Smaller Cattle Operations Should Invest in Planning Now to Increase Profit LaterTue, 28 Jul 2015 14:30:35 CDT
The average beef cow herd may only be 40 head according to U.S. Department of Agriculture, but those with small herds can add value by working together. Tom Brink, Top Dollar Angus, gives some suggestions for smaller cattle operations to find their path to profit.
"..if you're a smaller producer and maybe you can only come up with 30,000 pounds of steers to put on a load or to contribute toward a load--and of course a standard load semi load is 50,000 pounds--the thing to do is to find somebody in the, in the vicinity, in the same county, in the same general area that you are that has similar genetics, similar cattle, similar weights and to work with them to put together a load," Brink said. And it's really not that hard to do. It just takes a little bit of cooperation and a little bit of planning ahead if you know some people in your area that have similar genetics, they don't have to be identical."
Brink recommends limiting weight variation to 250 pounds from the lightest to the heaviest, and consider that range when pooling animals together. But marketing is only part of the path to higher profits that path begins with focused planning.
"I think one of the most important things producers can do right now--cow calf producers--should be using these good times to position for the next five to ten years because we know prices won't always stay as high as they are now," Brink said. "So use that extra cash flow to really position your herd for the future, for the long term and I think the way to do that is: One, invest in things that last. Genetics definitely last. That's the place I'd start."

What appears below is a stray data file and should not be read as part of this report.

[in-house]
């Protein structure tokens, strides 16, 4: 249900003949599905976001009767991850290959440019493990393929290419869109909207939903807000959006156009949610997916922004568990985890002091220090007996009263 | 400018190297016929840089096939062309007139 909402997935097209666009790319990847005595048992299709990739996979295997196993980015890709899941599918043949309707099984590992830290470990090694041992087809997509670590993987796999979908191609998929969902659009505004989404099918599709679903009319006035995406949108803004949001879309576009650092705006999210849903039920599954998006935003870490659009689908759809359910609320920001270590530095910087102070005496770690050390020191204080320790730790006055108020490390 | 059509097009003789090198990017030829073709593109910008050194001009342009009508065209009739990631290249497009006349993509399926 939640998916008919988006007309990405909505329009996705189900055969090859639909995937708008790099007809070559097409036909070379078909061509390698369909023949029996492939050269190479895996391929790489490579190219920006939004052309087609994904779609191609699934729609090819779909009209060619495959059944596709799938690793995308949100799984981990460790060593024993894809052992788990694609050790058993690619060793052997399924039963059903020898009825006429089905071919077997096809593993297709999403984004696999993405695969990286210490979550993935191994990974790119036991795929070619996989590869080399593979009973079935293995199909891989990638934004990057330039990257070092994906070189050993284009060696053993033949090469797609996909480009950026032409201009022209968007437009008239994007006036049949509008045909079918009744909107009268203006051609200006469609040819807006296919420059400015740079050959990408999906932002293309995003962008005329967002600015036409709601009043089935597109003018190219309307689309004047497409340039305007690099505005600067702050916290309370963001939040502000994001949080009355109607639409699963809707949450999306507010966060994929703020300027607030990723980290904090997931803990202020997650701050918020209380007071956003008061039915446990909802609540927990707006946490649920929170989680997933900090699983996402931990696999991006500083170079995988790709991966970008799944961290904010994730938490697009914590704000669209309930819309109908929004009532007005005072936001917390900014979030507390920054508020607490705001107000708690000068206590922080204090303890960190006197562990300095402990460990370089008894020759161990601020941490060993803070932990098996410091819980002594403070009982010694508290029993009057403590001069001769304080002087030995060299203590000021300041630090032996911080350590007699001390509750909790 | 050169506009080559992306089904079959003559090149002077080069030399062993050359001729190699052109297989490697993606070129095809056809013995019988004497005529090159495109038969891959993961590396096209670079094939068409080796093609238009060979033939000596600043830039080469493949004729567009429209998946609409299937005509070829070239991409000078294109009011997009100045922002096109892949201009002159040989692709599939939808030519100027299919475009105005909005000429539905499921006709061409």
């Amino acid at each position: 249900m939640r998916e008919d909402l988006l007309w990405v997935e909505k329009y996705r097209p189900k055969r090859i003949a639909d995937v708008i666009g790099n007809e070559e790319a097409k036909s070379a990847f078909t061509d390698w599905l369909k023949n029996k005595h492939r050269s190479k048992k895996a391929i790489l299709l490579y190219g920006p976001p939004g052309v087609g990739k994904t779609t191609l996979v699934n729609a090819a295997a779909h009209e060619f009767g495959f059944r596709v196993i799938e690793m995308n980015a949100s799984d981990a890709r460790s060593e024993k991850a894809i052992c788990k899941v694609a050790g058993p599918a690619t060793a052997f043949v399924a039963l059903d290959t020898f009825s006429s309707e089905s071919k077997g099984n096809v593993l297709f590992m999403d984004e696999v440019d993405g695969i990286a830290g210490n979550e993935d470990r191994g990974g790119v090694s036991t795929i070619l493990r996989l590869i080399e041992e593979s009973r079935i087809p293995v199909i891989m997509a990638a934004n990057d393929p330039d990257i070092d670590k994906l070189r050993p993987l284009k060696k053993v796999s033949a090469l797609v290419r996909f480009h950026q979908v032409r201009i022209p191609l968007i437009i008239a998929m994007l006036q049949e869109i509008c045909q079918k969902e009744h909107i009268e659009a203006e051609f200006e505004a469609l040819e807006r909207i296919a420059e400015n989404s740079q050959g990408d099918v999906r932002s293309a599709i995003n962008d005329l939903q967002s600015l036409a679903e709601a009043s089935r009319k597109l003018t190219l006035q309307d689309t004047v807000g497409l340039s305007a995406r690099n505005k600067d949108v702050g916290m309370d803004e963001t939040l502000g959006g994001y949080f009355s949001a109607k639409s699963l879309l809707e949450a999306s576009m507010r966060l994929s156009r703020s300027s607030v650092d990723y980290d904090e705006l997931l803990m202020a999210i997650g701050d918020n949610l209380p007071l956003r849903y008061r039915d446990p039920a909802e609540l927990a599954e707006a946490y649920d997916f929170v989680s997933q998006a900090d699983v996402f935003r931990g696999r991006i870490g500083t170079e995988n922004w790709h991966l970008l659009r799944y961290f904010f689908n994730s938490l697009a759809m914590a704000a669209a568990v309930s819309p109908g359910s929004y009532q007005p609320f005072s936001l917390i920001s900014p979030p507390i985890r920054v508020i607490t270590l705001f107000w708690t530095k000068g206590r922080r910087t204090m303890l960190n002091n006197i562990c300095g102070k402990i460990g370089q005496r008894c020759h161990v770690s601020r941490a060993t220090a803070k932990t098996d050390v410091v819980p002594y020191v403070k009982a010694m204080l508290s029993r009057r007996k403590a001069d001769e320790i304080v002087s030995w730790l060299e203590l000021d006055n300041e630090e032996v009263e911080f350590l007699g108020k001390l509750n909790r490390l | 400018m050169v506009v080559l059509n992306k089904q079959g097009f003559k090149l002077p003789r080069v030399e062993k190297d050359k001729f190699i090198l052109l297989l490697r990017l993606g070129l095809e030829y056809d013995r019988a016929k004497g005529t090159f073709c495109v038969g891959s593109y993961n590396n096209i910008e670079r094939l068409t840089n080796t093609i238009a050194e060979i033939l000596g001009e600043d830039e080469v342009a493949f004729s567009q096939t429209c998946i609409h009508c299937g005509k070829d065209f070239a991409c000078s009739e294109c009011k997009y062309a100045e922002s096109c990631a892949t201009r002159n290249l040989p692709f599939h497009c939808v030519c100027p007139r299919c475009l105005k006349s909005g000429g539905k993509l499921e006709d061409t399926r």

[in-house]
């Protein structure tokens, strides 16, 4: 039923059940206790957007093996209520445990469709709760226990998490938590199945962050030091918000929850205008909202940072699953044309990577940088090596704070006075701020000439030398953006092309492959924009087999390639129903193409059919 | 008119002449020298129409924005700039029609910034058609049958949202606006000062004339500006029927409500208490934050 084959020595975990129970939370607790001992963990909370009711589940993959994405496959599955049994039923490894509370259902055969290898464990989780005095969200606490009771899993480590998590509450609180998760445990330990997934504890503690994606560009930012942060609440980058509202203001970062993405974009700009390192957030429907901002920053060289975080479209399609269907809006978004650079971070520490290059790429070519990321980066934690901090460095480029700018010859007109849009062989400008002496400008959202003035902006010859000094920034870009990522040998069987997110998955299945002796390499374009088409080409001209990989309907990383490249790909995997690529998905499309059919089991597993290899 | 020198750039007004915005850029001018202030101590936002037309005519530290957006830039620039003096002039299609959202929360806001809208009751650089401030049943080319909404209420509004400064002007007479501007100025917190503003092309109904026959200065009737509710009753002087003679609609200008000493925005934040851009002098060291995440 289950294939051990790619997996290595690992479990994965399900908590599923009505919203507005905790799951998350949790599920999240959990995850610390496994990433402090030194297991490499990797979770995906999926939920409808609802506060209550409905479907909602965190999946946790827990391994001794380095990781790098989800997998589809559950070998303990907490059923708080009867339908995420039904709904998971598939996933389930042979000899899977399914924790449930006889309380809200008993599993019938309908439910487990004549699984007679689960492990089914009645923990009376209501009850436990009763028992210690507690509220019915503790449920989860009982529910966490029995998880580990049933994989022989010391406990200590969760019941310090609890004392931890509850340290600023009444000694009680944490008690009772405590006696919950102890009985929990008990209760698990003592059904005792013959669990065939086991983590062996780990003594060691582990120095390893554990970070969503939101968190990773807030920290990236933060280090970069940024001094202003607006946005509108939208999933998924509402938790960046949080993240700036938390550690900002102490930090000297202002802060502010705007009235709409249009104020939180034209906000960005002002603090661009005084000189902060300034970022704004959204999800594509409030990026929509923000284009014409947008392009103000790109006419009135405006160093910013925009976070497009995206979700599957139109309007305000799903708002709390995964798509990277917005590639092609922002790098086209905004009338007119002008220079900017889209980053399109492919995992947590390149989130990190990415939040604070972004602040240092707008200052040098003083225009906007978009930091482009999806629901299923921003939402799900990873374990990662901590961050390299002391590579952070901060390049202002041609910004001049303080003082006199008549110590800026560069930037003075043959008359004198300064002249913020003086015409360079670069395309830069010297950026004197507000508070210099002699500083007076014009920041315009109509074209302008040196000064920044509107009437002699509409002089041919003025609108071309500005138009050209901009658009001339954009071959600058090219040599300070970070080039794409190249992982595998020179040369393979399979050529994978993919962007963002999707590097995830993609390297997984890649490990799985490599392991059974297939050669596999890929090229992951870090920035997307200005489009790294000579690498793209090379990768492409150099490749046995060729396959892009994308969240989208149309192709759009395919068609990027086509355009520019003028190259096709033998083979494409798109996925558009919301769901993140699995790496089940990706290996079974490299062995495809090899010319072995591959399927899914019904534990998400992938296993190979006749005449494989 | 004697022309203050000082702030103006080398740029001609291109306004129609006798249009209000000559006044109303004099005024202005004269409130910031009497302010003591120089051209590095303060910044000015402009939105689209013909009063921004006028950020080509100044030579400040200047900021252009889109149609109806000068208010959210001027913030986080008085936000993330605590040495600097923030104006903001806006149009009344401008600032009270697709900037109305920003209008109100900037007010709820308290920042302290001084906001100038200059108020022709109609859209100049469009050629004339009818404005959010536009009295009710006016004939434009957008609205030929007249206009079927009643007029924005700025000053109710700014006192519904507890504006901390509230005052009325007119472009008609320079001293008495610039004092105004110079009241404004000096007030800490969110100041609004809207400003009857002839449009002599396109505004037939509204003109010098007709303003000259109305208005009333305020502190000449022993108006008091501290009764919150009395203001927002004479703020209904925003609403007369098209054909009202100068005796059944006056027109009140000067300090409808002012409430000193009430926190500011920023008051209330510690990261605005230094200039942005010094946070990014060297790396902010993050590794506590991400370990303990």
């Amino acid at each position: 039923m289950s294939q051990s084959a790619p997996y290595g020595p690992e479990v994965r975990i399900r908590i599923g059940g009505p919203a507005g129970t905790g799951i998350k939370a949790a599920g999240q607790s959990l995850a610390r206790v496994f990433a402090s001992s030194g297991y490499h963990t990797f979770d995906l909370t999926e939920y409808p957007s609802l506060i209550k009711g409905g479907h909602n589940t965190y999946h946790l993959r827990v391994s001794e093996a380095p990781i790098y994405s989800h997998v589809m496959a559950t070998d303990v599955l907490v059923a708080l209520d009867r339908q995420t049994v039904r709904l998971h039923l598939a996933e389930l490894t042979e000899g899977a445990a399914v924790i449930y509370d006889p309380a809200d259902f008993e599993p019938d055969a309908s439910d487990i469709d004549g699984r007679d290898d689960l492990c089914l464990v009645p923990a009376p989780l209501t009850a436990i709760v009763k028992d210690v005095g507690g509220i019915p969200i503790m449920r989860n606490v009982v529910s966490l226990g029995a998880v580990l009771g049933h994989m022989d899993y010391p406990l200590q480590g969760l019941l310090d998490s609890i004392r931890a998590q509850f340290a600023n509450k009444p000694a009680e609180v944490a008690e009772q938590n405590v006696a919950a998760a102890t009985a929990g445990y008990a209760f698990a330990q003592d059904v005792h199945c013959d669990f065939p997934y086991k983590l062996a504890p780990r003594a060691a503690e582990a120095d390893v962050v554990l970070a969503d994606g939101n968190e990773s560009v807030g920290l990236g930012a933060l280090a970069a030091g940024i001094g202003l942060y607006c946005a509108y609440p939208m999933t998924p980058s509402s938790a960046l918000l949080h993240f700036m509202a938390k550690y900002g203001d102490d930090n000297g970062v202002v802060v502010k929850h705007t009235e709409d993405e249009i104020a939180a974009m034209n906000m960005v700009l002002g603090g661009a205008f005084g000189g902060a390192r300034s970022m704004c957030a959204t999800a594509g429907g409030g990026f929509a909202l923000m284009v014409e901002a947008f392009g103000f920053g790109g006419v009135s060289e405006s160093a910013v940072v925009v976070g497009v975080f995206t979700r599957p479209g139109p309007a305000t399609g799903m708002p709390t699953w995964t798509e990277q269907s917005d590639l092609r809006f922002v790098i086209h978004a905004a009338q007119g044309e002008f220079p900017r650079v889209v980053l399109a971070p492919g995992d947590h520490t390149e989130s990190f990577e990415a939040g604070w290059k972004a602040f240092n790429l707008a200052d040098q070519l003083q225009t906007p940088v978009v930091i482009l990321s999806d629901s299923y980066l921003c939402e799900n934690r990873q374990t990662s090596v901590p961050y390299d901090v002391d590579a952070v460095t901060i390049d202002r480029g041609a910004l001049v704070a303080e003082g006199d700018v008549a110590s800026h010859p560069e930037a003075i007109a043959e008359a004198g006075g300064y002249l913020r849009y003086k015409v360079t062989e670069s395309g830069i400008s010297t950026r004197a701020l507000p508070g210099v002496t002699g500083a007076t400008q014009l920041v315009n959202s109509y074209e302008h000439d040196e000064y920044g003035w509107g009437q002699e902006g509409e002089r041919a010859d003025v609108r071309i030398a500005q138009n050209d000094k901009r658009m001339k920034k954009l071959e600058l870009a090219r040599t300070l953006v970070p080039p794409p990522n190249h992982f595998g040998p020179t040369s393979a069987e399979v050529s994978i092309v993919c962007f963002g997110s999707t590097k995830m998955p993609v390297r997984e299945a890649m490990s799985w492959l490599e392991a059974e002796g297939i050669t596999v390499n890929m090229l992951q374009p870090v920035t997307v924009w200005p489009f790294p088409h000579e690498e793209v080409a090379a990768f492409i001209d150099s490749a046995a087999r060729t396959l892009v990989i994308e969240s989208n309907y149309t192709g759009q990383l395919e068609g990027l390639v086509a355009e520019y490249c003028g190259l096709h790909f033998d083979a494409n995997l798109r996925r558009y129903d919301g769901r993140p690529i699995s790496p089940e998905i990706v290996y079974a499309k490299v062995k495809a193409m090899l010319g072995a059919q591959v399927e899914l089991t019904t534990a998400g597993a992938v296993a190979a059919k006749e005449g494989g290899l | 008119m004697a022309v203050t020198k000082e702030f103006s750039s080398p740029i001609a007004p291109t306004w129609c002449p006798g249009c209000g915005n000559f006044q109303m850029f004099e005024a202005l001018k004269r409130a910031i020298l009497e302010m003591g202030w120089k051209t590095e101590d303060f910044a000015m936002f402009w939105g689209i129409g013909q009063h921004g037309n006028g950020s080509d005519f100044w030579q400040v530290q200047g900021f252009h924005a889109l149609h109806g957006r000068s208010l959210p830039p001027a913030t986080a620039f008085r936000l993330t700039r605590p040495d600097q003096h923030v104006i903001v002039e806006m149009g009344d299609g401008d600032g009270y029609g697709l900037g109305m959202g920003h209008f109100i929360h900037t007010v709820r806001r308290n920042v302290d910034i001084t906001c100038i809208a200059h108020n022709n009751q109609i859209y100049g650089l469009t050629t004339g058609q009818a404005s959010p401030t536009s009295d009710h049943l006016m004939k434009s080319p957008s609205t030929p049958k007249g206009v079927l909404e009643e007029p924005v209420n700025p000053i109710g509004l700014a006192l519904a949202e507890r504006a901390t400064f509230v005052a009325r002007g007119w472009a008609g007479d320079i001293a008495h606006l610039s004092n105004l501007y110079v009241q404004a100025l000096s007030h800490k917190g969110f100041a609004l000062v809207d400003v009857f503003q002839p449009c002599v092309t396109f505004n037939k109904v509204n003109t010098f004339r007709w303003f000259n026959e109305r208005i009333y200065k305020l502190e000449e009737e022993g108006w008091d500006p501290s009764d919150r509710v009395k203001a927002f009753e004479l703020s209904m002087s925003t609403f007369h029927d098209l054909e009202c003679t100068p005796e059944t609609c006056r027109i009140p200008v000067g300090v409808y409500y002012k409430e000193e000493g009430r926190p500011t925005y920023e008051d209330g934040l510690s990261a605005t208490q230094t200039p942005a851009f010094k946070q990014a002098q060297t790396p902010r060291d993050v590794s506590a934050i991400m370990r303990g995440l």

Brink suggests buying better bulls, starting an A-I program and matching your herd to market demands.
"I would say another big one for a lot of people is upgrade your facilities," Brink said. "One of the biggest limiters to using, starting an AI program for example is the lack of facilities. So use these good times to really improve your cattle handling facilities, maybe your feed handling facilities and what you're doing there. Uh that's going to last a long time. It's going to help your operation. It's going to make the work load a little more fun too, and maybe a little lighter. These kinds of things are good to do in times like these."
All of those tweaks might take more planning to begin with, but it's worth it in the long run, Brink says.
This video news is provided by CAB and the American Angus Association.
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